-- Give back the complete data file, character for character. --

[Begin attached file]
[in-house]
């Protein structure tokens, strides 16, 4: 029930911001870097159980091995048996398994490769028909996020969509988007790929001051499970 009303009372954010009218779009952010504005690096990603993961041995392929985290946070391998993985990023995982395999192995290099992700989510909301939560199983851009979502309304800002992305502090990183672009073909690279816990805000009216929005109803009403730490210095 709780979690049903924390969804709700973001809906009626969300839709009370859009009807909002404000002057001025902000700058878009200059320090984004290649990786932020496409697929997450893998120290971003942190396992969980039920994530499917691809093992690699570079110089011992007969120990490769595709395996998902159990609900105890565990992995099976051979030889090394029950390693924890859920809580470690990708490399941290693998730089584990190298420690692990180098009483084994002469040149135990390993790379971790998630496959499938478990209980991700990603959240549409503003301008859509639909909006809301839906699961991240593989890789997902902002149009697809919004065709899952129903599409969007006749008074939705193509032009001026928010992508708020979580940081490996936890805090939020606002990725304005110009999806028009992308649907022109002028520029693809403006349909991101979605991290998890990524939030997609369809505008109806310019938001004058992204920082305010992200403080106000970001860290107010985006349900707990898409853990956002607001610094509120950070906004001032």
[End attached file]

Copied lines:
[in-house]
């Protein structure tokens, strides 16, 4: 029930911001870097159980091995048996398994490769028909996020969509988007790929001051499970 009303009372954010009218779009952010504005690096990603993961041995392929985290946070391998993985990023995982395999192995290099992700989510909301939560199983851009979502309304800002992305502090990183672009073909690279816990805000009216929005109803009403730490210095 709780979690049903924390969804709700973001809906009626969300839709009370859009009807909002404000002057001025902000700058878009200059320090984004290649990786932020496409697929997450893998120290971003942190396992969980039920994530499917691809093992690699570079110089011992007969120990490769595709395996998902159990609900105890565990992995099976051979030889090394029950390693924890859920809580470690990708490399941290693998730089584990190298420690692990180098009483084994002469040149135990390993790379971790998630496959499938478990209980991700990603959240549409503003301008859509639909909006809301839906699961991240593989890789997902902002149009697809919004065709899952129903599409969007006749008074939705193509032009001026928010992508708020979580940081490996936890805090939020606002990725304005110009999806028009992308649907022109002028520029693809403006349909991101979605991290998890990524939030997609369809505008109806310019938001004058992204920082305010992200403080106000970001860290107010985006349900707990898409853990956002607001610094509120950070906004001032």